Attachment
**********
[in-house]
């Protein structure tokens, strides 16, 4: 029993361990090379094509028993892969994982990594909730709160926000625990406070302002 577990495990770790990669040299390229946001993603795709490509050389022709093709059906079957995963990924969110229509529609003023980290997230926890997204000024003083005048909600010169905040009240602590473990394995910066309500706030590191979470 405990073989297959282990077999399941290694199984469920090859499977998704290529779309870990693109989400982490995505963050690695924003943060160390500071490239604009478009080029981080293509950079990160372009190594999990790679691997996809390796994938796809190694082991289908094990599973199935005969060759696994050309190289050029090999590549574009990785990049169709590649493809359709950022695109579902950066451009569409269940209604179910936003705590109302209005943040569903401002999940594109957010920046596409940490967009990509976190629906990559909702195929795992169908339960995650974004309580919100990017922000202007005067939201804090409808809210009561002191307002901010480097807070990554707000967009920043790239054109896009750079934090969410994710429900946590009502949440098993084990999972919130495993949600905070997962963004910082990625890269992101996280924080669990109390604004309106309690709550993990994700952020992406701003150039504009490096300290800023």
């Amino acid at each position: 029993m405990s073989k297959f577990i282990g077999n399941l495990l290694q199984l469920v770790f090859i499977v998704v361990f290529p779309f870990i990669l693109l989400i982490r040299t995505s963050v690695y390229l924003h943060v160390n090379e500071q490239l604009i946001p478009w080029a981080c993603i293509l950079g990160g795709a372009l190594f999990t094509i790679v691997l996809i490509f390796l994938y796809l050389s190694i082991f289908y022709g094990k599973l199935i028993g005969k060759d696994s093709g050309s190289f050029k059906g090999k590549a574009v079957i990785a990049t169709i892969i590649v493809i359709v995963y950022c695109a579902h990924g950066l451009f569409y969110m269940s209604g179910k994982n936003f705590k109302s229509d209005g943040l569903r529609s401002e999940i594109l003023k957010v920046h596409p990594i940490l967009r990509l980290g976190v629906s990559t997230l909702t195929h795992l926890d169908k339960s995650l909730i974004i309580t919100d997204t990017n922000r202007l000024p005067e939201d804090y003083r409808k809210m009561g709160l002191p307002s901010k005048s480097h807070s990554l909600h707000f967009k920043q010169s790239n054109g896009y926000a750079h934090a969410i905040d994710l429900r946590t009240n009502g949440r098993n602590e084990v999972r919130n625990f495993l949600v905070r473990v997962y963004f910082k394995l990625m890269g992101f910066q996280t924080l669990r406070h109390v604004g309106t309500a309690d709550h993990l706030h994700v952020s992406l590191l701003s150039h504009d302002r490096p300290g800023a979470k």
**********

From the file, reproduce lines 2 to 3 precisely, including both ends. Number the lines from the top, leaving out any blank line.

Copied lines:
């Protein structure tokens, strides 16, 4: 029993361990090379094509028993892969994982990594909730709160926000625990406070302002 577990495990770790990669040299390229946001993603795709490509050389022709093709059906079957995963990924969110229509529609003023980290997230926890997204000024003083005048909600010169905040009240602590473990394995910066309500706030590191979470 405990073989297959282990077999399941290694199984469920090859499977998704290529779309870990693109989400982490995505963050690695924003943060160390500071490239604009478009080029981080293509950079990160372009190594999990790679691997996809390796994938796809190694082991289908094990599973199935005969060759696994050309190289050029090999590549574009990785990049169709590649493809359709950022695109579902950066451009569409269940209604179910936003705590109302209005943040569903401002999940594109957010920046596409940490967009990509976190629906990559909702195929795992169908339960995650974004309580919100990017922000202007005067939201804090409808809210009561002191307002901010480097807070990554707000967009920043790239054109896009750079934090969410994710429900946590009502949440098993084990999972919130495993949600905070997962963004910082990625890269992101996280924080669990109390604004309106309690709550993990994700952020992406701003150039504009490096300290800023």
């Amino acid at each position: 029993m405990s073989k297959f577990i282990g077999n399941l495990l290694q199984l469920v770790f090859i499977v998704v361990f290529p779309f870990i990669l693109l989400i982490r040299t995505s963050v690695y390229l924003h943060v160390n090379e500071q490239l604009i946001p478009w080029a981080c993603i293509l950079g990160g795709a372009l190594f999990t094509i790679v691997l996809i490509f390796l994938y796809l050389s190694i082991f289908y022709g094990k599973l199935i028993g005969k060759d696994s093709g050309s190289f050029k059906g090999k590549a574009v079957i990785a990049t169709i892969i590649v493809i359709v995963y950022c695109a579902h990924g950066l451009f569409y969110m269940s209604g179910k994982n936003f705590k109302s229509d209005g943040l569903r529609s401002e999940i594109l003023k957010v920046h596409p990594i940490l967009r990509l980290g976190v629906s990559t997230l909702t195929h795992l926890d169908k339960s995650l909730i974004i309580t919100d997204t990017n922000r202007l000024p005067e939201d804090y003083r409808k809210m009561g709160l002191p307002s901010k005048s480097h807070s990554l909600h707000f967009k920043q010169s790239n054109g896009y926000a750079h934090a969410i905040d994710l429900r946590t009240n009502g949440r098993n602590e084990v999972r919130n625990f495993l949600v905070r473990v997962y963004f910082k394995l990625m890269g992101f910066q996280t924080l669990r406070h109390v604004g309106t309500a309690d709550h993990l706030h994700v952020s992406l590191l701003s150039h504009d302002r490096p300290g800023a979470k």